From Sleep to Shots, Back-to-School Health Tips from Mayo Clinic Experts
Aug 15, 2013 - 11:13:19 AM
Robert Jacobson, M.D., Mayo Clinic Children's Center pediatrician and vaccine specialist, advises parents to ensure their child has recommended vaccinations and be aware of changes to those recommendations. For example, children can now be vaccinated for human papillomavirus (HPV), at age 11, rather than having to wait until they are 16 years of age. This change will make it easier for busy children to get their three doses of the vaccine within the recommended six months.
Some vaccines are now more easily administered, Dr. Jacobson says: "We've combined the measles-mumps-rubella vaccine with the chickenpox vaccine so a single dose will cover all four of those diseases."
In addition, the diphtheria, tetanus, and pertussis combination, often called the D-TaP shot and given to children 6 years of age and under, can be given to new students at the same time, along with the final dose of the polio vaccine. Dr. Jacobson suggests that parents contact their family physician or visit the Centers for Disease Control and Prevention's online registry to stay informed of the recommended school admission vaccine requirements for their child.
Getting enough sleep is critical to students' well-being and ability to learn, says Suresh Kotagal, M.D., pediatric sleep expert at Mayo Clinic Children's Center. Adapting healthy sleep habits prior to the start of school could help students get the required rest they need. Dr. Kotagal suggests establishing a bedtime routine to help children fall asleep and get a good night's rest. He adds that children rest better if they skip caffeine after dinner, get regular exercise, turn off electronic devices an hour before bedtime, and silence phones so text messages or alerts don't disrupt sleep. In addition, imposing an early bedtime on the weekends will make Monday mornings easier to deal with.
It's important for children to develop healthy eating and snacking habits at an early age to help avoid obesity. Katherine Zeratsky, a registered dietician at Mayo Clinic, recommends having a variety of healthy snacks on hand so children can learn to make good choices. She suggests having "anytime" snacks easily available for children, such as storing healthy snacks in a designated area that children know they can eat when they are hungry without having to ask permission. These options allow children to feel empowered and helps them practice making healthy choices, Zeratsky says.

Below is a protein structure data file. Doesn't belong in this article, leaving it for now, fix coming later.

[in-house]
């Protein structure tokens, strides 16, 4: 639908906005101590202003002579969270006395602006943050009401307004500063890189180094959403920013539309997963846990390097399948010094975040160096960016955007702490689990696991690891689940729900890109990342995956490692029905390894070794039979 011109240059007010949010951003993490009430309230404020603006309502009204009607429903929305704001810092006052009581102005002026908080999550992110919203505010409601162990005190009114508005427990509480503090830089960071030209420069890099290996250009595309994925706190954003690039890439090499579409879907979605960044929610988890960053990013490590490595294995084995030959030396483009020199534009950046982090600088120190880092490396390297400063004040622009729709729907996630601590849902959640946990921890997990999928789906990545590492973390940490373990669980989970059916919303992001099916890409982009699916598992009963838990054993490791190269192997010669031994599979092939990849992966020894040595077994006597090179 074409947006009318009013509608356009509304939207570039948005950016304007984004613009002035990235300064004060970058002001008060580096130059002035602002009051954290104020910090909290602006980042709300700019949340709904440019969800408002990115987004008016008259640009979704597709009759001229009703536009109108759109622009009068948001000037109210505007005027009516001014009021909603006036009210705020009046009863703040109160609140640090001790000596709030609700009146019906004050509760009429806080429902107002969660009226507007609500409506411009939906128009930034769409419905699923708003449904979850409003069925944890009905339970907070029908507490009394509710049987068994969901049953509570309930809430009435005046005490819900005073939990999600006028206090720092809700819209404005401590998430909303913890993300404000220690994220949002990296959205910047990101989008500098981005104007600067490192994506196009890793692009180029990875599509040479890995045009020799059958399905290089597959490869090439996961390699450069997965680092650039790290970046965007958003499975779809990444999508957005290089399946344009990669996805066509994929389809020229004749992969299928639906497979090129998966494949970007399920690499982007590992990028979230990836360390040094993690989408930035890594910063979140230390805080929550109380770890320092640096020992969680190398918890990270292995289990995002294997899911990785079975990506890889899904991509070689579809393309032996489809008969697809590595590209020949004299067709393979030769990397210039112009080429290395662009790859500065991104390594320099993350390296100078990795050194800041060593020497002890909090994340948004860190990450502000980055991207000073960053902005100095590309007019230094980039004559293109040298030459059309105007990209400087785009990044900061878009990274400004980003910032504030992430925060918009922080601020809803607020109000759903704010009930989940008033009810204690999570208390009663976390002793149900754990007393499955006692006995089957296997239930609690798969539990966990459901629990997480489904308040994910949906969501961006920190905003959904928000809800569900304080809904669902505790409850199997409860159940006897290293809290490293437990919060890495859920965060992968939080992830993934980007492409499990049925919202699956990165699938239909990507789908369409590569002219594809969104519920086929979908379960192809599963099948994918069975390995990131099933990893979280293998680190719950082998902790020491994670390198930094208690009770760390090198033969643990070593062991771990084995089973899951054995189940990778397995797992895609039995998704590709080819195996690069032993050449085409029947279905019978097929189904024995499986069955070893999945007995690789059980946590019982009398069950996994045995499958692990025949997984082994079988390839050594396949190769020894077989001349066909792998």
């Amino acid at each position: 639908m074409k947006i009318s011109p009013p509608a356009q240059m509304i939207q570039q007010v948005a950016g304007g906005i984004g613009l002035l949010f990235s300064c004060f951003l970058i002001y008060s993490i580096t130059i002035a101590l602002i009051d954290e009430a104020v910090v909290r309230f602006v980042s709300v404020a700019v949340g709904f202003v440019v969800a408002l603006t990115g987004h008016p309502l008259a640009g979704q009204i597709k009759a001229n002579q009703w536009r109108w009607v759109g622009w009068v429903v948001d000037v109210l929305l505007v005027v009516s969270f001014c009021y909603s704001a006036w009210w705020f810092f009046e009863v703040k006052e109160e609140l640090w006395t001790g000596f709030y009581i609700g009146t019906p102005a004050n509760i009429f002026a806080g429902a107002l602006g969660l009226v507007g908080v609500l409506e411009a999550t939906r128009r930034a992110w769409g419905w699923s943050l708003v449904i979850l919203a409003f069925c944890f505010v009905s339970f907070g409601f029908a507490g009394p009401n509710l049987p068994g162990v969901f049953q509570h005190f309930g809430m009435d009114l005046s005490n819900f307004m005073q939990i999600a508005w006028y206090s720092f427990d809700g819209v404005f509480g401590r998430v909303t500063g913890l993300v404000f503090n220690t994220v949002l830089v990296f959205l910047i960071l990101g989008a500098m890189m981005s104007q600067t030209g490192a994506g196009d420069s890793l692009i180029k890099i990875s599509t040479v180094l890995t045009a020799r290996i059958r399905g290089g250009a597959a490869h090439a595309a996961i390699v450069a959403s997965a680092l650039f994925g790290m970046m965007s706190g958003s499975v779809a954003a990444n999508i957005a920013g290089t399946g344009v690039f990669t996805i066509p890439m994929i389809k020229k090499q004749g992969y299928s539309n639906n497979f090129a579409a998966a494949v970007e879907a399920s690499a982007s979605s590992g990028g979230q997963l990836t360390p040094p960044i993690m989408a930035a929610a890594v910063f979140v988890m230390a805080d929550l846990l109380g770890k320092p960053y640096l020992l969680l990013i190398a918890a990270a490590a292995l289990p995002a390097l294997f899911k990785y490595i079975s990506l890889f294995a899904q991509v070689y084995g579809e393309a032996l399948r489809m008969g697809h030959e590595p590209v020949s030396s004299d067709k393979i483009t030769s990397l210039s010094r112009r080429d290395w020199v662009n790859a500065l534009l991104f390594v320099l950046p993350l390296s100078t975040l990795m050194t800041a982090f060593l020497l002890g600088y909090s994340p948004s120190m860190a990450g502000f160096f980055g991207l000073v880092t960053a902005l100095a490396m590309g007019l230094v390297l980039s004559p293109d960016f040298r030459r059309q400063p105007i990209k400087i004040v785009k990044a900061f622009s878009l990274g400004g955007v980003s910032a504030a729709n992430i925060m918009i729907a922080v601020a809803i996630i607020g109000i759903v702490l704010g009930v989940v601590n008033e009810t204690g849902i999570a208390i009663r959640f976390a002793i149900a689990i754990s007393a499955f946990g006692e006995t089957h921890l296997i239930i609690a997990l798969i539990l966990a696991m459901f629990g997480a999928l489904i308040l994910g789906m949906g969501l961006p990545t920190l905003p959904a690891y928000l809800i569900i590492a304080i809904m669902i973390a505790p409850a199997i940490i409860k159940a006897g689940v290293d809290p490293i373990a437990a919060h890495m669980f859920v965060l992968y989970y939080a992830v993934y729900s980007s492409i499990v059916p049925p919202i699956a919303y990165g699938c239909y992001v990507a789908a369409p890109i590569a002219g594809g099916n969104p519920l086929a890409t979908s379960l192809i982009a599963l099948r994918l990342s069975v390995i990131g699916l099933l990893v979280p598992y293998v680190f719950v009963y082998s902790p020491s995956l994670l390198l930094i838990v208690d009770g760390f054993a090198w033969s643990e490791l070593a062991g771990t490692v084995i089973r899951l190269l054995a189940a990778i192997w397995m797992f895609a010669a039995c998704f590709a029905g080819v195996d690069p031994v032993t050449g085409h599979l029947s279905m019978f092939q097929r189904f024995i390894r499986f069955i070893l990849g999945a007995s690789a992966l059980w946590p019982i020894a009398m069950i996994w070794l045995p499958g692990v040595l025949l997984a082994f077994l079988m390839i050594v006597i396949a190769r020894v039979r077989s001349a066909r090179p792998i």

A new year at school can be an exciting yet stressful time, especially for students starting kindergarten or entering middle school.
"Students who feel anxious about going back to school need to be reassured that their feelings are normal," says Stephen Whiteside, Ph.D., pediatric psychologist with the Mayo Clinic Children's Center. "It's important for students to talk about what is bothering them and to get comfortable with the things that are causing the nervousness."
Dr. Whiteside encourages students to practice doing whatever makes them anxious - such as opening their locker or finding their classrooms - until they learn through experience that the task is not as frightening as they thought.
"Regular dental exams are an important part of preventive health care," says Thomas Salinas, D.D.S., a dental specialist at Mayo Clinic. "Students who brush their teeth, gums and tongue twice per day can reduce their risk of infection."
Dr. Salinas recommends that students practice healthy dental habits daily and visit the dentist for a cleaning twice a year.
Mayo Clinic is the first and largest integrated, not-for-profit group practice in the world. Doctors from every medical specialty work together to care for patients, joined by common systems and a philosophy of "the needs of the patient come first." More than 3,700 physicians, scientists and researchers, and 50,100 allied health staff work at Mayo Clinic, which has campuses in Rochester, Minn; Jacksonville, Fla; and Scottsdale/Phoenix, Ariz.; and community-based providers in more than 70 locations in southern Minnesota., western Wisconsin and northeast Iowa. These locations treat more than half a million people each year. To obtain the latest news releases from Mayo Clinic, go to www.mayoclinic.org/news. For information about research and education, visit www.mayo.edu. MayoClinic.com (www.mayoclinic.com) is available as a resource for your health stories.
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